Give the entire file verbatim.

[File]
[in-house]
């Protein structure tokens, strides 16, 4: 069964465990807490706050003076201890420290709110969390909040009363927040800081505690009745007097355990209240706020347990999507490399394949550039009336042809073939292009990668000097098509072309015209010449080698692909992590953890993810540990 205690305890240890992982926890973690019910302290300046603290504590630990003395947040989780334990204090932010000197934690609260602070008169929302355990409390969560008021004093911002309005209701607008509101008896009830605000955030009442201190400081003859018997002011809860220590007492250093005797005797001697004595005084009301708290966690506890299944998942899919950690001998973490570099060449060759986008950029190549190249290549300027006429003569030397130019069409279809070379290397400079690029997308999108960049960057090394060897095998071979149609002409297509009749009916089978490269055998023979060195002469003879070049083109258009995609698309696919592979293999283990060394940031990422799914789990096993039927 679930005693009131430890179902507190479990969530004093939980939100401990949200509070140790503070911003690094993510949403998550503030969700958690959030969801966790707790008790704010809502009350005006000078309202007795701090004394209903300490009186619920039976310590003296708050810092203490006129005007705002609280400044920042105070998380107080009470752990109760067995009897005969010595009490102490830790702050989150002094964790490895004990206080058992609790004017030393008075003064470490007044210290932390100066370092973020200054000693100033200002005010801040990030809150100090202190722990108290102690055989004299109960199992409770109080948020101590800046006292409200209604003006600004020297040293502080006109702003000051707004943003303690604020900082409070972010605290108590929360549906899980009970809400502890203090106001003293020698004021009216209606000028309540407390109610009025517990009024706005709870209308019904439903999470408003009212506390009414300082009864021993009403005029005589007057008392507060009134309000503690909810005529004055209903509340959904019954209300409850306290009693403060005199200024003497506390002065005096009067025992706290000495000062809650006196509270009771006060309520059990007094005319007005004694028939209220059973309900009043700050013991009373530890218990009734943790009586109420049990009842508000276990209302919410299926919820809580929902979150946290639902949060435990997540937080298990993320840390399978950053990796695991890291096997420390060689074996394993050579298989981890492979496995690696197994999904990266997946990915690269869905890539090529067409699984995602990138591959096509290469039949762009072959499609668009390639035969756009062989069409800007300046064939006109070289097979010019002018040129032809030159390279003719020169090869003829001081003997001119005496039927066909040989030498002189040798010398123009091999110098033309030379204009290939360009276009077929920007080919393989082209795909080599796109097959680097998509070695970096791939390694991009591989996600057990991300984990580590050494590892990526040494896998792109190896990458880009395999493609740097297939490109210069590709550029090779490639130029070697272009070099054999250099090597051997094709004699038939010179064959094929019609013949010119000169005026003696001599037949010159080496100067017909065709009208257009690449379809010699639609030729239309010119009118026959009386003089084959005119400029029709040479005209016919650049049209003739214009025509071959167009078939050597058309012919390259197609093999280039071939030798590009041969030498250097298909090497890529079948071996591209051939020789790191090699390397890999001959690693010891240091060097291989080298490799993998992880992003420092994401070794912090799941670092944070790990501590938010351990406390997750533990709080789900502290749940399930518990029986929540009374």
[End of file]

[in-house]
């Protein structure tokens, strides 16, 4: 069964465990807490706050003076201890420290709110969390909040009363927040800081505690009745007097355990209240706020347990999507490399394949550039009336042809073939292009990668000097098509072309015209010449080698692909992590953890993810540990 205690305890240890992982926890973690019910302290300046603290504590630990003395947040989780334990204090932010000197934690609260602070008169929302355990409390969560008021004093911002309005209701607008509101008896009830605000955030009442201190400081003859018997002011809860220590007492250093005797005797001697004595005084009301708290966690506890299944998942899919950690001998973490570099060449060759986008950029190549190249290549300027006429003569030397130019069409279809070379290397400079690029997308999108960049960057090394060897095998071979149609002409297509009749009916089978490269055998023979060195002469003879070049083109258009995609698309696919592979293999283990060394940031990422799914789990096993039927 679930005693009131430890179902507190479990969530004093939980939100401990949200509070140790503070911003690094993510949403998550503030969700958690959030969801966790707790008790704010809502009350005006000078309202007795701090004394209903300490009186619920039976310590003296708050810092203490006129005007705002609280400044920042105070998380107080009470752990109760067995009897005969010595009490102490830790702050989150002094964790490895004990206080058992609790004017030393008075003064470490007044210290932390100066370092973020200054000693100033200002005010801040990030809150100090202190722990108290102690055989004299109960199992409770109080948020101590800046006292409200209604003006600004020297040293502080006109702003000051707004943003303690604020900082409070972010605290108590929360549906899980009970809400502890203090106001003293020698004021009216209606000028309540407390109610009025517990009024706005709870209308019904439903999470408003009212506390009414300082009864021993009403005029005589007057008392507060009134309000503690909810005529004055209903509340959904019954209300409850306290009693403060005199200024003497506390002065005096009067025992706290000495000062809650006196509270009771006060309520059990007094005319007005004694028939209220059973309900009043700050013991009373530890218990009734943790009586109420049990009842508000276990209302919410299926919820809580929902979150946290639902949060435990997540937080298990993320840390399978950053990796695991890291096997420390060689074996394993050579298989981890492979496995690696197994999904990266997946990915690269869905890539090529067409699984995602990138591959096509290469039949762009072959499609668009390639035969756009062989069409800007300046064939006109070289097979010019002018040129032809030159390279003719020169090869003829001081003997001119005496039927066909040989030498002189040798010398123009091999110098033309030379204009290939360009276009077929920007080919393989082209795909080599796109097959680097998509070695970096791939390694991009591989996600057990991300984990580590050494590892990526040494896998792109190896990458880009395999493609740097297939490109210069590709550029090779490639130029070697272009070099054999250099090597051997094709004699038939010179064959094929019609013949010119000169005026003696001599037949010159080496100067017909065709009208257009690449379809010699639609030729239309010119009118026959009386003089084959005119400029029709040479005209016919650049049209003739214009025509071959167009078939050597058309012919390259197609093999280039071939030798590009041969030498250097298909090497890529079948071996591209051939020789790191090699390397890999001959690693010891240091060097291989080298490799993998992880992003420092994401070794912090799941670092944070790990501590938010351990406390997750533990709080789900502290749940399930518990029986929540009374």